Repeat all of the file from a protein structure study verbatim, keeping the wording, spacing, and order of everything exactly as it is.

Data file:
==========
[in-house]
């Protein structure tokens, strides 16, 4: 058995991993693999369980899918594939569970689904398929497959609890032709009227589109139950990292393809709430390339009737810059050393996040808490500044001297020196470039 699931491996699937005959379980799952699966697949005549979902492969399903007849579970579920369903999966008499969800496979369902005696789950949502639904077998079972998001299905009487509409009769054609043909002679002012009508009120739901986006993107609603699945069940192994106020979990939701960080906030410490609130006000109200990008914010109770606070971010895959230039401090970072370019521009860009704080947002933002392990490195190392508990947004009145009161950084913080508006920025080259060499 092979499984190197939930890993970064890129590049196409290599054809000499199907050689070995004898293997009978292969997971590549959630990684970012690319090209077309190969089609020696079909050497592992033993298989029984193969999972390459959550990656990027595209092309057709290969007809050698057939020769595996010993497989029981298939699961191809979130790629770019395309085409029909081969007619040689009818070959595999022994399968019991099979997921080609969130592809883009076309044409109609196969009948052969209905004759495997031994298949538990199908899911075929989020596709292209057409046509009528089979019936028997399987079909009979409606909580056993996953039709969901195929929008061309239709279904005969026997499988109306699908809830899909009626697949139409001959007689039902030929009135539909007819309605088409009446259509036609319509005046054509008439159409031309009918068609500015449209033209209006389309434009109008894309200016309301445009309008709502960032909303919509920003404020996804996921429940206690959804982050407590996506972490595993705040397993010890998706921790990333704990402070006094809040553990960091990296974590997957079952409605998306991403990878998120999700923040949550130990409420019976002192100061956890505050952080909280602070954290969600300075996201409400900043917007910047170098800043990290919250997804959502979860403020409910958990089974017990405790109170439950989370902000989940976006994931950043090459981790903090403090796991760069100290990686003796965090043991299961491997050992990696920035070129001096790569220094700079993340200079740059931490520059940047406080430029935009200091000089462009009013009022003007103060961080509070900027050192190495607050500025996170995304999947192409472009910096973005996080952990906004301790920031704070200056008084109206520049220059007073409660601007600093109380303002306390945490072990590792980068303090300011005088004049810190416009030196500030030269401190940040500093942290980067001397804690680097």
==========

[in-house]
């Protein structure tokens, strides 16, 4: 058995991993693999369980899918594939569970689904398929497959609890032709009227589109139950990292393809709430390339009737810059050393996040808490500044001297020196470039 699931491996699937005959379980799952699966697949005549979902492969399903007849579970579920369903999966008499969800496979369902005696789950949502639904077998079972998001299905009487509409009769054609043909002679002012009508009120739901986006993107609603699945069940192994106020979990939701960080906030410490609130006000109200990008914010109770606070971010895959230039401090970072370019521009860009704080947002933002392990490195190392508990947004009145009161950084913080508006920025080259060499 092979499984190197939930890993970064890129590049196409290599054809000499199907050689070995004898293997009978292969997971590549959630990684970012690319090209077309190969089609020696079909050497592992033993298989029984193969999972390459959550990656990027595209092309057709290969007809050698057939020769595996010993497989029981298939699961191809979130790629770019395309085409029909081969007619040689009818070959595999022994399968019991099979997921080609969130592809883009076309044409109609196969009948052969209905004759495997031994298949538990199908899911075929989020596709292209057409046509009528089979019936028997399987079909009979409606909580056993996953039709969901195929929008061309239709279904005969026997499988109306699908809830899909009626697949139409001959007689039902030929009135539909007819309605088409009446259509036609319509005046054509008439159409031309009918068609500015449209033209209006389309434009109008894309200016309301445009309008709502960032909303919509920003404020996804996921429940206690959804982050407590996506972490595993705040397993010890998706921790990333704990402070006094809040553990960091990296974590997957079952409605998306991403990878998120999700923040949550130990409420019976002192100061956890505050952080909280602070954290969600300075996201409400900043917007910047170098800043990290919250997804959502979860403020409910958990089974017990405790109170439950989370902000989940976006994931950043090459981790903090403090796991760069100290990686003796965090043991299961491997050992990696920035070129001096790569220094700079993340200079740059931490520059940047406080430029935009200091000089462009009013009022003007103060961080509070900027050192190495607050500025996170995304999947192409472009910096973005996080952990906004301790920031704070200056008084109206520049220059007073409660601007600093109380303002306390945490072990590792980068303090300011005088004049810190416009030196500030030269401190940040500093942290980067001397804690680097």